• Exhibit A: The explosion of the Klingon Praxis moon in ST VI contributed to the Starfleet’s commander in chief estimation that “the Klingon Empire has roughly 50 years of life left.” A weakened empire could have encouraged Romulan warbirds to attack Klingon outposts like the one near Narendra III. Whether this was a stealth attack hoping to frame the Federation (which I think it was) or an open attack which discouraged the Federation from signing a treaty with the Klingons (which could have drawn the Federation into a Klingon-Romulan war) and was enough casus belli for the Klingons to start a war with the Federation (and not the Romulans?) is not important. What matters is the capability of the Klingons to bring the mighty United Federation of Planets to its feet which begs for explanation unless this is an alternate universe with a much, much weaker Federation in the first place.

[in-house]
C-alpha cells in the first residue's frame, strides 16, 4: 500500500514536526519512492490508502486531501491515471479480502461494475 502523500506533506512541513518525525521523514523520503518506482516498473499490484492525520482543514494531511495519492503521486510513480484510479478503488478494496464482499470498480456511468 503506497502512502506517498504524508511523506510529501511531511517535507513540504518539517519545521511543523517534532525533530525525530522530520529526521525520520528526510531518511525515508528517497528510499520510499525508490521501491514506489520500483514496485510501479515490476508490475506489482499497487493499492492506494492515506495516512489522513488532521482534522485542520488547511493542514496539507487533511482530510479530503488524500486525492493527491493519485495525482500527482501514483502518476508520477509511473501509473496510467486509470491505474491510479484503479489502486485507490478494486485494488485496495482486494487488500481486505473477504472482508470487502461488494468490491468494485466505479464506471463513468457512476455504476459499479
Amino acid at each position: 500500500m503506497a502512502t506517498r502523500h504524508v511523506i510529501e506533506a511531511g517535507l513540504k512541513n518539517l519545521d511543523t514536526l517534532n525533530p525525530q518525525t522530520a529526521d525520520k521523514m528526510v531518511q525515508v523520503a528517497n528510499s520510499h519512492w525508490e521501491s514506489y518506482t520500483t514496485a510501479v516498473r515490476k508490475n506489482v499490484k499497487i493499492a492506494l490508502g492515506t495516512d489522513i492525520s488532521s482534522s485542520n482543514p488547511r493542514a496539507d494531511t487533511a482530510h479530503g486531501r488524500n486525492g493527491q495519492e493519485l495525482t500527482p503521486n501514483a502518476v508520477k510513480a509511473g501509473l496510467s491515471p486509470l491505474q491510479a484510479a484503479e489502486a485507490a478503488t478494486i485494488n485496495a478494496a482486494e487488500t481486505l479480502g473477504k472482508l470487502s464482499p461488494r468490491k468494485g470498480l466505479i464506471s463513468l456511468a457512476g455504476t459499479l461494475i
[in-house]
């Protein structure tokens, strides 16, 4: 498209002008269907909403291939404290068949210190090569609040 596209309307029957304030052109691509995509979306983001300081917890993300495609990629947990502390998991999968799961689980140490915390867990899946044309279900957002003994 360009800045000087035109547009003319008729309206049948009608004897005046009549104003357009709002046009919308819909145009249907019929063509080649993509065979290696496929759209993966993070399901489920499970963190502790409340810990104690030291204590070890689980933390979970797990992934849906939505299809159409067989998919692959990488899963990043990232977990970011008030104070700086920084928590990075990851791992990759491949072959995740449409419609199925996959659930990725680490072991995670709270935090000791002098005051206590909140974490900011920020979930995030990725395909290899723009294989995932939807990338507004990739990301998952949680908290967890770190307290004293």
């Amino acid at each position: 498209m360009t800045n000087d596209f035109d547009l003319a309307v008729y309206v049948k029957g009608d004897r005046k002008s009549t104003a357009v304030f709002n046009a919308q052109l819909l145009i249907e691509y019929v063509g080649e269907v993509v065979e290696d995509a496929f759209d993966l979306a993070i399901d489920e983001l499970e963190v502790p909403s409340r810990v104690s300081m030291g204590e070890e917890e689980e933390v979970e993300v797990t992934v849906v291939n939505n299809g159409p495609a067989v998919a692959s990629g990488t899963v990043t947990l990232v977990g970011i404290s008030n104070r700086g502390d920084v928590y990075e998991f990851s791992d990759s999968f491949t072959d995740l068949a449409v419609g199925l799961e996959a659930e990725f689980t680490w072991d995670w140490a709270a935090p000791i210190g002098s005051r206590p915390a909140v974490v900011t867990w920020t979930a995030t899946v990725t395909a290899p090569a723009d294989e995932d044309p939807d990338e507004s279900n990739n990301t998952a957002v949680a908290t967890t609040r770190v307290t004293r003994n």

• Exhibit B: The one all-too-obvious discrepancy (even for a casual Star Trek viewer) is the lack of uniform chest insignias with Lieutenant Richard Castillo, last surviving senior officer of the Enterprise-C, being the proverbial sore thumb sticking out. He is the main protagonist from that era with the most onscreen time, yet neither wears chest or belt buckle insignia. In our universe Starfleet uniforms had chest insignias in the 23rd Century and continue to do so in the 24th. It stands to reason that we could or should have expected the same for the earlier 24th Century (especially since it is the Starfleet insignia introduced in ST II and there should have been plenty of leftovers in Paramount’s storage). It is evident that only the ship’s commander (first Garrett, then Castillo) is entitled to wear the (combadge) insignia, but not the last senior officer and definitely not the crewmen (in whose cases the belt buckle substitutes the chest insignia). While the crew of the Enterprise-D wears belts with an insignia in addition to the chest insignia which looks like a continuation of the late 23rd Century uniform style (Starfleet belt buckle and chest insignia), the uniforms of the crew of the Enterprise-C lack congruence and continuity. Assuming Kirk’s wraparound tunic was the uniform fashion in an alternate universe (only belt insignias) and the chest insignia was eventually added around 2344 for command officers until both were combined in the present “universe at war” looks like a more believable uniform evolution.